Family Life


3 min Read

I is for Independence

My husband and I often joke that now that our children are in high school and not needing to be ferried all over the city, that we’re “done with them”. But every parent of a teenager knows that while they may be more independent, they still need you for a whole new host of things.

I struggle with striking a balance between encouraging them to be independent (do your own laundry, run your own errands, make your own lunch) and not wanting to be unhelpful. After all, if I want them to do ME a favour, I should do them favours sometimes too, right?

The truth is, they need our help more than ever. Studies show that the adolescent brain isn’t finished developing until about age 25. Twenty-five!! (Coincidentally the age when I got married. Not sure what that says).

I fret that I no longer have the luxury of time to fix the parenting mistakes I might have made when they were little. That window of opportunity is almost shut! The closer they get to adulthood, the more likely it seems that they will keep some the bad habits that I enabled or didn’t properly curb.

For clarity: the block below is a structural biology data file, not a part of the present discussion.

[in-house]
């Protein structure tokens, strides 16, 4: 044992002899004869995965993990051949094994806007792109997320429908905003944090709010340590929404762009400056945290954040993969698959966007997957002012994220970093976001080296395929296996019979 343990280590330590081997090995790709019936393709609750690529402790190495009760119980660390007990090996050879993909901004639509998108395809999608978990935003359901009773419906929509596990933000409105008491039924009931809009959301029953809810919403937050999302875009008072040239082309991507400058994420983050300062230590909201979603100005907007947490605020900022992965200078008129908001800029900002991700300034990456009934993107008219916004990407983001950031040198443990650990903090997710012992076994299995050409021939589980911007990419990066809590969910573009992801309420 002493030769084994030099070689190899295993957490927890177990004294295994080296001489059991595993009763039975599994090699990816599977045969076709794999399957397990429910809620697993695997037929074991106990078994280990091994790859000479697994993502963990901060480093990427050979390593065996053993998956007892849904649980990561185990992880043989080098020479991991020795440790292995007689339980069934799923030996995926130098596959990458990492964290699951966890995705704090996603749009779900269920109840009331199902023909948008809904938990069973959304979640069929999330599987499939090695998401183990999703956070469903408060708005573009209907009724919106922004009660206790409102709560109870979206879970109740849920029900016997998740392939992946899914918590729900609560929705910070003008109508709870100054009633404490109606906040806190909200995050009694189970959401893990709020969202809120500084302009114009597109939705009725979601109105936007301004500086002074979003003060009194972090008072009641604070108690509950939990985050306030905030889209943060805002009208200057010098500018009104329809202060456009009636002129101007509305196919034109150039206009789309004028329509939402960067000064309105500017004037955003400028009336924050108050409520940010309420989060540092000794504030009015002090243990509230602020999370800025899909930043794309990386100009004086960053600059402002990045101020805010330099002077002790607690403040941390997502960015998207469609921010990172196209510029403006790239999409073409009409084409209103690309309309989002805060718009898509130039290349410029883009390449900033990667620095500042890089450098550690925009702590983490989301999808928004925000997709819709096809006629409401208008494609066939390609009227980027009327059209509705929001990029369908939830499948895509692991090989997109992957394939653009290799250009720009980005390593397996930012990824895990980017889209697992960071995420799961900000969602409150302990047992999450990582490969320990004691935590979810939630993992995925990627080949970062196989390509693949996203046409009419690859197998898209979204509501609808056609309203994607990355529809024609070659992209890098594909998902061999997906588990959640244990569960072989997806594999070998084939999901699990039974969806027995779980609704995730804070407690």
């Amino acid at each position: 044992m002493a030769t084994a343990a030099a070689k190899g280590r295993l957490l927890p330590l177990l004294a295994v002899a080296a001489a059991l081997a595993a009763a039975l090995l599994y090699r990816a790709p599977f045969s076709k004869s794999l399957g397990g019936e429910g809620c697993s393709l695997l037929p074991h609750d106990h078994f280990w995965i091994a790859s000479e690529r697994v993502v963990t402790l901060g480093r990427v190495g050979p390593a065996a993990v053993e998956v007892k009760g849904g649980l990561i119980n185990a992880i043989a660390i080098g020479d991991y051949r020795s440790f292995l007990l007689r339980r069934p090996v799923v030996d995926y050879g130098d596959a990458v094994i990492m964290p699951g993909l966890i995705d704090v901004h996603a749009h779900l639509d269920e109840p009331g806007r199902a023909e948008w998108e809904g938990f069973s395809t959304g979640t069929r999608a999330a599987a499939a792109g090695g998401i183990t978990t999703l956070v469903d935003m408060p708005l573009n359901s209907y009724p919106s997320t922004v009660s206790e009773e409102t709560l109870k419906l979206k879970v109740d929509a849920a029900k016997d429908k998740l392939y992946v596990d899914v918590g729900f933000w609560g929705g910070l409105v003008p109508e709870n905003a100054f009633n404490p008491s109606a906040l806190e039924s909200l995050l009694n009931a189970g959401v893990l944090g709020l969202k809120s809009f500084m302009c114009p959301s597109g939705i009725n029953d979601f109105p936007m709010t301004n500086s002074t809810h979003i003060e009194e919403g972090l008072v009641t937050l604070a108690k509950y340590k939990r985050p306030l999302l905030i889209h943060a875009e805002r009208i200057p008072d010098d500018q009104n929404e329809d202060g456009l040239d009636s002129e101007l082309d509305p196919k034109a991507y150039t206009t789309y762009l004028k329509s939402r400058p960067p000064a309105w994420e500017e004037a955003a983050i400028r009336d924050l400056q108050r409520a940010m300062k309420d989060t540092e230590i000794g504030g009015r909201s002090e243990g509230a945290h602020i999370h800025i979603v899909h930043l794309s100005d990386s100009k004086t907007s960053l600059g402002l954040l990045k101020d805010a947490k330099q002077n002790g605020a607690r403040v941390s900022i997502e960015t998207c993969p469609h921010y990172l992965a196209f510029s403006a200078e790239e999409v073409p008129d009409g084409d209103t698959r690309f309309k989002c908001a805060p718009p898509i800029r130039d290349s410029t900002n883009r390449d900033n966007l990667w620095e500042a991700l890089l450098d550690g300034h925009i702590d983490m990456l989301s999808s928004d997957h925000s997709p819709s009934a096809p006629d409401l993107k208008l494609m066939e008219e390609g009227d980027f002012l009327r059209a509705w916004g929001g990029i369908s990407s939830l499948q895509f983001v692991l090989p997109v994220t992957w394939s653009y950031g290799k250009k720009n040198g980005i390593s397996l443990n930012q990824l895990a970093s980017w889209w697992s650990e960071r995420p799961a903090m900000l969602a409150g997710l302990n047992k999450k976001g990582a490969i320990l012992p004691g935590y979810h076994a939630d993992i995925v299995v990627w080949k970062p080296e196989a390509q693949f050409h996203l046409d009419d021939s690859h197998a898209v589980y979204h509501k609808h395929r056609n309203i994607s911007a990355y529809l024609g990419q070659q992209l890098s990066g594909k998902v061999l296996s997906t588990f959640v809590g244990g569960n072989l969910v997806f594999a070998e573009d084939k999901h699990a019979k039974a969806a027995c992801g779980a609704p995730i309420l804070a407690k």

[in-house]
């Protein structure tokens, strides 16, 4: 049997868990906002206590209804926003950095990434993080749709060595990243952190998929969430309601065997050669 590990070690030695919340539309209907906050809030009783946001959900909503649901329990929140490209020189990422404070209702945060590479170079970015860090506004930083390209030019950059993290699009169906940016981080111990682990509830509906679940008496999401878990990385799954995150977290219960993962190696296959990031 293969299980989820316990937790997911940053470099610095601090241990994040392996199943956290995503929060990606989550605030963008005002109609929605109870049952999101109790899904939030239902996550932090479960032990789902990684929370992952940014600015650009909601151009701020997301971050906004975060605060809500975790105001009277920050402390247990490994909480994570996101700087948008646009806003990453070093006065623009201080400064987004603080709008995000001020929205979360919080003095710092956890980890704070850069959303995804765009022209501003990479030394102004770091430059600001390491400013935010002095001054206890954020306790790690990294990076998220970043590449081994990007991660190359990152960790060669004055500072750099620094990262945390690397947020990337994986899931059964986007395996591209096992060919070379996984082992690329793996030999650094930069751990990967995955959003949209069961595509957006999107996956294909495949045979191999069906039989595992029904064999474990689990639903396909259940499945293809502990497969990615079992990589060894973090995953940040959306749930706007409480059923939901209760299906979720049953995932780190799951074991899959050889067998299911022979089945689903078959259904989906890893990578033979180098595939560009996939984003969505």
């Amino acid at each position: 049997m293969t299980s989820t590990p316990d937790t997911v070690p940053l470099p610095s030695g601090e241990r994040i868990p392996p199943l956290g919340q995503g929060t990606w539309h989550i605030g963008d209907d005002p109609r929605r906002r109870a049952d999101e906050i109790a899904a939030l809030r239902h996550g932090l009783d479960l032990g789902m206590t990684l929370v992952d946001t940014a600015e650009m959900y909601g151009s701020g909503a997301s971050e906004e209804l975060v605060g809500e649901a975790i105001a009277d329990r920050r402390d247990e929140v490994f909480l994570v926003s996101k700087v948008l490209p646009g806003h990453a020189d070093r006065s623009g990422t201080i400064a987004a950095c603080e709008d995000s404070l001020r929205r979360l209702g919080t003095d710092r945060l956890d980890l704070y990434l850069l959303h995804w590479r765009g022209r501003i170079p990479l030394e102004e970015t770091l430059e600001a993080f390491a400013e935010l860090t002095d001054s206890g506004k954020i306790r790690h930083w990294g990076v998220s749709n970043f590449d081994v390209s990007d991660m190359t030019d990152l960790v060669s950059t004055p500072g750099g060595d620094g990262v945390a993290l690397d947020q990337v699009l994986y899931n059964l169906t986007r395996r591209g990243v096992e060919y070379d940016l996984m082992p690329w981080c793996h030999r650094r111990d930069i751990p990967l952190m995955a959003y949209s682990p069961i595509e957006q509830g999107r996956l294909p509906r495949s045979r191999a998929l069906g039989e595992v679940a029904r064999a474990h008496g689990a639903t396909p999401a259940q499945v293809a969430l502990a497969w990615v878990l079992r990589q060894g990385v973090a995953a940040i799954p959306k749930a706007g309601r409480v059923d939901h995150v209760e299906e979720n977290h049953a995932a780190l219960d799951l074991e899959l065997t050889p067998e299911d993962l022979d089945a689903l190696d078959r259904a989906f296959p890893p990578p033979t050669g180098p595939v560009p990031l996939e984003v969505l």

But then, I console myself with faith and trust. I recently had occasion to observe two families with preschool-aged children for a few days. I couldn’t help notice that one child received more affection from his parents than the other. I noticed the one wasn’t getting the love because he was wrapped around his parent’s legs, and that parent wasn’t hugging him back. This child looked clingy, longing for a hug, while the other child got his hug and bounced off. That child was already well on his way to having an independent spirit.

Now, who knows, that parent might have been tired or cranky. Who knows what was going on in her mind at the one particular moment, so I’m not going to draw a major conclusion here. But it made me think: Love your kids. Show them you love them. It won’t make them clingy and needy, but in fact will have the opposite effect and set them on a path of independence.

And I’m pretty sure I did that when my kids were little. They still like to give and receive hugs and affection – now it’s so they can show me that they’re taller than me!

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